Burial Information

Different way to be laid to rest

Local Authority Cemeteries

Anyone can be buried in a Local Authority cemetery. Local Authorities allow the purchase of the Exclusive Right of Burial in a grave, normally for a period of between 25 and 100 years. The fees involved include one for the purchase of the grave, called the Exclusive Right of Burial, and one for the interment. This can vary greatly for someone who did not live in the local district. If a Common grave is required there is no fee for Exclusive Right of Burial. The Local Authority can open these graves at any time for burial of an unrelated person and normally no form of memorial can be erected.

Most Cemeteries are divided into sections where different types and sizes of memorials are permitted:

  • Lawn Section
    A headstone and base, or headstone only design is allowed. Kerb stone memorials are not permitted. Some Churchyards have specific Cremated Remains plots and Lawn sections. Before proceeding with any memorial work we always write to the Minister for permission. There is normally a fee payable to the Church for this.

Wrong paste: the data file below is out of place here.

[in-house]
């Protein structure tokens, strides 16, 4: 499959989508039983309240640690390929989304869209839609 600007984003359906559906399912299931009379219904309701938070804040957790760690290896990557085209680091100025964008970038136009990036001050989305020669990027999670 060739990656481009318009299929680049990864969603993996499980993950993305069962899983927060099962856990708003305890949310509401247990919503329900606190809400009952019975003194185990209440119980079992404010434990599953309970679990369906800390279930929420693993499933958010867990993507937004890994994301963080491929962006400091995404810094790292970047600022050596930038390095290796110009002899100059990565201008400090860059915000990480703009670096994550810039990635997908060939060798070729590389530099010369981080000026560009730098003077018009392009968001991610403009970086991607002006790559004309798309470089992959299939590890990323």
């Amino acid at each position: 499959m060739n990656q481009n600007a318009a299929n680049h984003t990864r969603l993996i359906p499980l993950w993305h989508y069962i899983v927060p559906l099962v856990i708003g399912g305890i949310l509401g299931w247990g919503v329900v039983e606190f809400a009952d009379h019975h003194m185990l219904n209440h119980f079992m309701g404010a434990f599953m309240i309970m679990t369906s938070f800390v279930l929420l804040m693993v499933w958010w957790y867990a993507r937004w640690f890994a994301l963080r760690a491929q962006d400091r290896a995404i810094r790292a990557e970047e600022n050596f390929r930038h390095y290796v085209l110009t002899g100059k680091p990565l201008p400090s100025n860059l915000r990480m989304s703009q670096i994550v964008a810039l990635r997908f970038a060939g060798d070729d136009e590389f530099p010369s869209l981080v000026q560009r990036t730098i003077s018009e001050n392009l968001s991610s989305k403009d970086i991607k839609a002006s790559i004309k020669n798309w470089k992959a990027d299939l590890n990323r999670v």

• Traditional Section
    Full memorials or kerb set designs are permitted and allows a lot more flexibility than a lawn section, leading to a greater expression of memorial design.
  • Cremated Remains Section
    These are becoming more widely available and provide families with a place in which to remember their loved ones.


Burial in a Churchyard is open to all members of the parish who have been baptised, however space for new burials is becoming very limited in urban areas. Although memorials are governed by strict guidelines laid down by the Diocese it is normally left to the Incumbent (Minister) of the Churchyard to decide what is acceptable and interpretation of these guidelines differs widely. For this reason we suggest that you check with us as to what will and will not be allowed before you make a decision.

Privately Owned Cemeteries

Those run commercially normally operate in much the same way as those run by Local Authorities. The fees are generally higher but distinctions for non-residents seldom apply. Burial grounds for specific religions or denominations usually occur only in larger urban areas. Private burial grounds are normally found within large family owned country estates.